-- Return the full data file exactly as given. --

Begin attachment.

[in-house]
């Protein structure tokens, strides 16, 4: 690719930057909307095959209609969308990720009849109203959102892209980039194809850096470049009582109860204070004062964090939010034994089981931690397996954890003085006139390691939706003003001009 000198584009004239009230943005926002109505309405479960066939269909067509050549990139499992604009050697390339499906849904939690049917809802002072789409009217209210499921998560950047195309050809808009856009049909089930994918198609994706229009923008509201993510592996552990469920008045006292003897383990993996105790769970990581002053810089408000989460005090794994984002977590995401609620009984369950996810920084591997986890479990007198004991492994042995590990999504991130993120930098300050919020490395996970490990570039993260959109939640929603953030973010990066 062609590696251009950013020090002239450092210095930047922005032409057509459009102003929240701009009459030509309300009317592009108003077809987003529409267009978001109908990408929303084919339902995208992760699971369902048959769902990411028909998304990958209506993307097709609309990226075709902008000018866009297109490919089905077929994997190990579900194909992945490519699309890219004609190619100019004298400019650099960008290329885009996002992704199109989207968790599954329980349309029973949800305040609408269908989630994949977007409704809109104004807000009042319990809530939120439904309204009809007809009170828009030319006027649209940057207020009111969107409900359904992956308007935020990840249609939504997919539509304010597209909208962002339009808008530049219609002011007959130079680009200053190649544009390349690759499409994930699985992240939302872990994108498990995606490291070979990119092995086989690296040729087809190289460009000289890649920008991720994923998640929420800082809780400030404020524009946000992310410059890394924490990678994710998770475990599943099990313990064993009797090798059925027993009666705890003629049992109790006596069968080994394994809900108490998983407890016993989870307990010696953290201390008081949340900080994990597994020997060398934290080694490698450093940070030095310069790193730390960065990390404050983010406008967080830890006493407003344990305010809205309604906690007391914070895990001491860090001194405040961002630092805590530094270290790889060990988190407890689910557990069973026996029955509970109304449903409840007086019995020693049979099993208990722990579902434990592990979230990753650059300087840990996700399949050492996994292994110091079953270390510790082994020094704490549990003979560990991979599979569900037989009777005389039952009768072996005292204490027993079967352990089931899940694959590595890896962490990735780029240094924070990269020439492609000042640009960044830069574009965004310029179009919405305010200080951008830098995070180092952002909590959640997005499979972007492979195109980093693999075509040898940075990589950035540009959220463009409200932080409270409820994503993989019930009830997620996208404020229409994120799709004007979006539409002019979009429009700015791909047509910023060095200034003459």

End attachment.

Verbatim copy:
[in-house]
């Protein structure tokens, strides 16, 4: 690719930057909307095959209609969308990720009849109203959102892209980039194809850096470049009582109860204070004062964090939010034994089981931690397996954890003085006139390691939706003003001009 000198584009004239009230943005926002109505309405479960066939269909067509050549990139499992604009050697390339499906849904939690049917809802002072789409009217209210499921998560950047195309050809808009856009049909089930994918198609994706229009923008509201993510592996552990469920008045006292003897383990993996105790769970990581002053810089408000989460005090794994984002977590995401609620009984369950996810920084591997986890479990007198004991492994042995590990999504991130993120930098300050919020490395996970490990570039993260959109939640929603953030973010990066 062609590696251009950013020090002239450092210095930047922005032409057509459009102003929240701009009459030509309300009317592009108003077809987003529409267009978001109908990408929303084919339902995208992760699971369902048959769902990411028909998304990958209506993307097709609309990226075709902008000018866009297109490919089905077929994997190990579900194909992945490519699309890219004609190619100019004298400019650099960008290329885009996002992704199109989207968790599954329980349309029973949800305040609408269908989630994949977007409704809109104004807000009042319990809530939120439904309204009809007809009170828009030319006027649209940057207020009111969107409900359904992956308007935020990840249609939504997919539509304010597209909208962002339009808008530049219609002011007959130079680009200053190649544009390349690759499409994930699985992240939302872990994108498990995606490291070979990119092995086989690296040729087809190289460009000289890649920008991720994923998640929420800082809780400030404020524009946000992310410059890394924490990678994710998770475990599943099990313990064993009797090798059925027993009666705890003629049992109790006596069968080994394994809900108490998983407890016993989870307990010696953290201390008081949340900080994990597994020997060398934290080694490698450093940070030095310069790193730390960065990390404050983010406008967080830890006493407003344990305010809205309604906690007391914070895990001491860090001194405040961002630092805590530094270290790889060990988190407890689910557990069973026996029955509970109304449903409840007086019995020693049979099993208990722990579902434990592990979230990753650059300087840990996700399949050492996994292994110091079953270390510790082994020094704490549990003979560990991979599979569900037989009777005389039952009768072996005292204490027993079967352990089931899940694959590595890896962490990735780029240094924070990269020439492609000042640009960044830069574009965004310029179009919405305010200080951008830098995070180092952002909590959640997005499979972007492979195109980093693999075509040898940075990589950035540009959220463009409200932080409270409820994503993989019930009830997620996208404020229409994120799709004007979006539409002019979009429009700015791909047509910023060095200034003459």